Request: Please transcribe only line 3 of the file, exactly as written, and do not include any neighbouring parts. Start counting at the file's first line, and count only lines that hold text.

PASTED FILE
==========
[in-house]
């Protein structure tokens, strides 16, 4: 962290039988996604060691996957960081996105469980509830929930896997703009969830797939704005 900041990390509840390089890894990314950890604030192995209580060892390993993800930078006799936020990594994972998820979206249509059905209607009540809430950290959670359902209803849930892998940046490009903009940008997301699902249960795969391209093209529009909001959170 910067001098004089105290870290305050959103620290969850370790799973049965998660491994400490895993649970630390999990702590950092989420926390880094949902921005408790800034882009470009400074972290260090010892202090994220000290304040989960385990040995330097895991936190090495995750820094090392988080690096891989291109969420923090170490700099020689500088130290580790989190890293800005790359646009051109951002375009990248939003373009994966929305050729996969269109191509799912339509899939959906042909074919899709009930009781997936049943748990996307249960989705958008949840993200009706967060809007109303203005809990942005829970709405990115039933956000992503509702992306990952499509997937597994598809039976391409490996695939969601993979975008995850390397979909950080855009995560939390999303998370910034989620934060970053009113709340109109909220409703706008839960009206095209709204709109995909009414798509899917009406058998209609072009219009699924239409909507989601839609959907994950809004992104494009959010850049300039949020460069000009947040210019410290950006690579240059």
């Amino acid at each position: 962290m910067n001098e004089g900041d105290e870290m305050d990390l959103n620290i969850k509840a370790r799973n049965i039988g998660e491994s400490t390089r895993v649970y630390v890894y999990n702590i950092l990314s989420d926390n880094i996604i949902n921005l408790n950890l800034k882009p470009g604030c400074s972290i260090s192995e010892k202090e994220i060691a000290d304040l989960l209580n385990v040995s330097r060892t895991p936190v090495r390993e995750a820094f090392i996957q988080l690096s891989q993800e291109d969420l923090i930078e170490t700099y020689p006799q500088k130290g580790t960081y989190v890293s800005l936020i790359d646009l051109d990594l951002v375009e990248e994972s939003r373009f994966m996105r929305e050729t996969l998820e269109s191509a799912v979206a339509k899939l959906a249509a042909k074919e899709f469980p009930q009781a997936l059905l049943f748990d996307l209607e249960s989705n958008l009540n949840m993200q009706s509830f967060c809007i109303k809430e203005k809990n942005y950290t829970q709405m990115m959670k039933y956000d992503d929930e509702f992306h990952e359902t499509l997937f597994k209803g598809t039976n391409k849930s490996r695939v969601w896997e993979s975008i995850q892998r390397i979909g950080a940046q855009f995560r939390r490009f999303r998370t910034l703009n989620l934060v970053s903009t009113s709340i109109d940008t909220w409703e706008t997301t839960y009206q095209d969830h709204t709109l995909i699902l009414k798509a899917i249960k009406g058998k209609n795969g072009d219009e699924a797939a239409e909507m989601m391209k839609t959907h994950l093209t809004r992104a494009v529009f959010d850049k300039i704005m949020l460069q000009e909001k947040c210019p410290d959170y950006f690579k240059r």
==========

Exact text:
């Amino acid at each position: 962290m910067n001098e004089g900041d105290e870290m305050d990390l959103n620290i969850k509840a370790r799973n049965i039988g998660e491994s400490t390089r895993v649970y630390v890894y999990n702590i950092l990314s989420d926390n880094i996604i949902n921005l408790n950890l800034k882009p470009g604030c400074s972290i260090s192995e010892k202090e994220i060691a000290d304040l989960l209580n385990v040995s330097r060892t895991p936190v090495r390993e995750a820094f090392i996957q988080l690096s891989q993800e291109d969420l923090i930078e170490t700099y020689p006799q500088k130290g580790t960081y989190v890293s800005l936020i790359d646009l051109d990594l951002v375009e990248e994972s939003r373009f994966m996105r929305e050729t996969l998820e269109s191509a799912v979206a339509k899939l959906a249509a042909k074919e899709f469980p009930q009781a997936l059905l049943f748990d996307l209607e249960s989705n958008l009540n949840m993200q009706s509830f967060c809007i109303k809430e203005k809990n942005y950290t829970q709405m990115m959670k039933y956000d992503d929930e509702f992306h990952e359902t499509l997937f597994k209803g598809t039976n391409k849930s490996r695939v969601w896997e993979s975008i995850q892998r390397i979909g950080a940046q855009f995560r939390r490009f999303r998370t910034l703009n989620l934060v970053s903009t009113s709340i109109d940008t909220w409703e706008t997301t839960y009206q095209d969830h709204t709109l995909i699902l009414k798509a899917i249960k009406g058998k209609n795969g072009d219009e699924a797939a239409e909507m989601m391209k839609t959907h994950l093209t809004r992104a494009v529009f959010d850049k300039i704005m949020l460069q000009e909001k947040c210019p410290d959170y950006f690579k240059r």